The reason: it is quite simply worth the farmer's while. The wealthier among them spend as much in a year on kerosine and candles to give their children enough light in the evenings to do their homework by as such a biogas plant costs. During the day the children have no time - they have to help out on the farm. Kenyans find it an expensive matter to get their children educated.
Despite the farmers' biogas euphoria, SEP worker Foss has both feet on the ground. The programme is not intended to be a flop, as was, unfortunately, the case with several similar schemes in the past, where biogas plants were simply installed and the farmers left to deal with the problems. Precisely this is what Foss wishes to avoid in Kenya, and he is quite serious about it.


AHRTAG, 85 Marylebone High Street, London W1M 3DE, UK
Tel: 01-486 4175
Telegrams AHRTA London W 1

AHRTAG aims to promote primary health care in underdeveloped countries by providing information and advice on appropriate equipment and techniques.
The Group was established in 1977 in order to take over the health programme of the Intermediate Technology Development Group which sought to promote alternatives to high cost, high technology, hospital-based health services in underdeveloped countries. It is a registered charity and has received support from a variety of government and non-government agencies such as the Commonwealth Foundation, GTZ, ITDG, Oxfam, SIDA and UNICEF. The Group has a central staff of nine people, while others with specialist skills act as consultants for specific projects.
The Group's work falls into three general areas:
- an information and enquiry service;
- the publication of newletters and (2) manuals;
- the identification, design and development of appropriate equipment and techniques.

The enquiry service receives requests for practical information from all over the world. These are dealt with either by using information available in AHRTAG's resource centre, or by referral to other experts or collaborating organisations. Contacts with workers in underdeveloped countries often lead to the identification of resource, technology or information gaps which AHRTAG may try to fill through research and development work and publications. Ideas (3) Oral Health which have been developed in Third World projects are collected, evaluated, and where appropriate modified and field-tested. Information is then disseminated through manuals and newsletters.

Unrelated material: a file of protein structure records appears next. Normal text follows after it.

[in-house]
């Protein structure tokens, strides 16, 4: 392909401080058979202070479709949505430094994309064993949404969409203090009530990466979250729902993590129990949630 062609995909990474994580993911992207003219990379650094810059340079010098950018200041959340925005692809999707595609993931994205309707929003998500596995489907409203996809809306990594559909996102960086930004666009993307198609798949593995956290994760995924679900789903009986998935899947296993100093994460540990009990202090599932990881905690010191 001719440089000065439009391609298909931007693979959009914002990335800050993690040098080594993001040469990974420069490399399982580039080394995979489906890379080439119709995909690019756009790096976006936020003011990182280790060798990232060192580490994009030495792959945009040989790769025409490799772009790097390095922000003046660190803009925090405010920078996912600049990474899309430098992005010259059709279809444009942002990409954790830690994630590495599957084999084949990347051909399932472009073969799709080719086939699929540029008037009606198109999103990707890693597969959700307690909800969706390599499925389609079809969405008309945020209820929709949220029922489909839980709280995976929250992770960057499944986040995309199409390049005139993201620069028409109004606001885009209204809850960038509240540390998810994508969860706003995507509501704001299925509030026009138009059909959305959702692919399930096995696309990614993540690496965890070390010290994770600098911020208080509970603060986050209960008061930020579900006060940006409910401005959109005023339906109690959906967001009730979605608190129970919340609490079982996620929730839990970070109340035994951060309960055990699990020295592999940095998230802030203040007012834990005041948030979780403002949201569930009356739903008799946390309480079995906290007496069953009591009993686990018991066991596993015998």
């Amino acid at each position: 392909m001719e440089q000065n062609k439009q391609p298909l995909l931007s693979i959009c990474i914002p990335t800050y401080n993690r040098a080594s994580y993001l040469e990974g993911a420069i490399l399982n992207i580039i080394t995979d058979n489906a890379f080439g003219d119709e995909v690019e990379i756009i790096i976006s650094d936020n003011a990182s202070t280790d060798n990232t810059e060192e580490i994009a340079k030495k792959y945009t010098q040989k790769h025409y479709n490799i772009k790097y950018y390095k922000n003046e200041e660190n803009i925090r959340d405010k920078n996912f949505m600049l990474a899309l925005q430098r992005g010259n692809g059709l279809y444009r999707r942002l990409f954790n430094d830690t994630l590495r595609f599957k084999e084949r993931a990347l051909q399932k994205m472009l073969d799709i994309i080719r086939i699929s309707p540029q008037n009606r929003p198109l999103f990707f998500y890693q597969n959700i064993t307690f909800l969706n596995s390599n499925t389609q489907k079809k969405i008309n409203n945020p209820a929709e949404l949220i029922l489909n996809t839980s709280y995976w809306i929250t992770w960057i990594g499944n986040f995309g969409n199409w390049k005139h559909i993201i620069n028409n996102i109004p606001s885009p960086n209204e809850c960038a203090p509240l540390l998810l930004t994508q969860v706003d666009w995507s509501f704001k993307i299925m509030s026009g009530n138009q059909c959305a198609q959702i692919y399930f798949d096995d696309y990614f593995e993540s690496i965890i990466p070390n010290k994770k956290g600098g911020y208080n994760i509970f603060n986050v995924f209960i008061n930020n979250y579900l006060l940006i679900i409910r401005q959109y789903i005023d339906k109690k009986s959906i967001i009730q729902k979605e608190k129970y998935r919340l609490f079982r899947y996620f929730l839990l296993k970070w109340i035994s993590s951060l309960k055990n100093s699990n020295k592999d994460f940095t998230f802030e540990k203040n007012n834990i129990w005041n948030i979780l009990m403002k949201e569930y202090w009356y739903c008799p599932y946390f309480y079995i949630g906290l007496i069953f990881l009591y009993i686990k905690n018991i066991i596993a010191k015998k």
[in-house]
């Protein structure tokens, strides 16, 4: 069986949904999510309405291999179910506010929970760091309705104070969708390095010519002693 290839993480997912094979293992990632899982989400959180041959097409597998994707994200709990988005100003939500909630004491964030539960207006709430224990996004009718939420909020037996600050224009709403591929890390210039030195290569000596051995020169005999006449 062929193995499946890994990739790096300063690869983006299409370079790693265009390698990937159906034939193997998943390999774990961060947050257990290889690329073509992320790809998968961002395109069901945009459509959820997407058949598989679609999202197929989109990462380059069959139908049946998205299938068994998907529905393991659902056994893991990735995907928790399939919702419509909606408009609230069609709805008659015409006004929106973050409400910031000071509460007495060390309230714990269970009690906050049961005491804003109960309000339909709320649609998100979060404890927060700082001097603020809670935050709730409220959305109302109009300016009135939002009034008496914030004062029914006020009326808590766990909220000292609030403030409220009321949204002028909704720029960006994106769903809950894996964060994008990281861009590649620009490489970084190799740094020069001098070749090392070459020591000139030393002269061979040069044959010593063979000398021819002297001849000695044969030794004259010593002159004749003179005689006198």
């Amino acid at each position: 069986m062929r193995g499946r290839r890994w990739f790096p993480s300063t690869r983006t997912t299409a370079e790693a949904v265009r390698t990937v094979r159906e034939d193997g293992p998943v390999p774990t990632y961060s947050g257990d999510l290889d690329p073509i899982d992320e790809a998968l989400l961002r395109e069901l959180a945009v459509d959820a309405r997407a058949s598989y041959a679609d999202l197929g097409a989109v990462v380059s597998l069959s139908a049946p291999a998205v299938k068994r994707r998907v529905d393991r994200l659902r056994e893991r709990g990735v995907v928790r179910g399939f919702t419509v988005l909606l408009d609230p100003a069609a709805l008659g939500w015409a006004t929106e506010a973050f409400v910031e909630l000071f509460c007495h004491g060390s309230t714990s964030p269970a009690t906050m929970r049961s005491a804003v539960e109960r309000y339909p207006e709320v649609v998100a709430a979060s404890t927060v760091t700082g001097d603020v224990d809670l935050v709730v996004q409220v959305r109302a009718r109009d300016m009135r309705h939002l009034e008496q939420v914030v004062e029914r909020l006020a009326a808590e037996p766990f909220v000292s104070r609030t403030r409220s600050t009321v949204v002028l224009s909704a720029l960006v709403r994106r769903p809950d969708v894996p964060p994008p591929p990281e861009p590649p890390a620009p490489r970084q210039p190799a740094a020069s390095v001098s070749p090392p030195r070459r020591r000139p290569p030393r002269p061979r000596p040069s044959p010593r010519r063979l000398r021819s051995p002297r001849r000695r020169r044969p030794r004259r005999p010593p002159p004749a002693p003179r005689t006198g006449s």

At present AHRTAG's work has been focused on three main subject areas:
(1) The prevention and treatment of diarrhoeal diseases:
"Diarrhoea Dialogue"
AHRTAG's newsletter on the prevention and control of diarrhoeal diseases, including oral rehydration therapy, is now produced in English, French, Portuguese, Spanish and Arabic. Like other newsletters produced by AHRTAG, it is supplied free to health care workers in underdeveloped countries.
(2) Disability prevention and rehabilitation
This programme has been concerned with the identification, and where necessary development, of appropriate designs of rehabilitation aids. Various manuals have been published on low cost aids, and further manuals on wheelchair design and on lowerlimb prostheses will be available in 1984. Further practical information on low-cost aids and disability prevention is provided through the newsletter, "Aids for Living".
(3) Oral Health
AHRTAG provides information for dental health workers in underdeveloped countries and the Group is also examining designs for low-cost basic equipment capable of local manufacture. The "Dental Health Newsletter" was launched in 1982 to spread information about community based dental health care and education.
Other AHRTAG publications include manuals on refrigerator maintenance, on how to make a coldbox, and on how to look after a health centre store.
The AHRTAG library, which contains over 7,000 documents on appropriate health technologies and community health, is open to the public. It is closely linked with the Institute of Child Health in London, with which it operates a briefing service for people preparing for work with Third World health projects.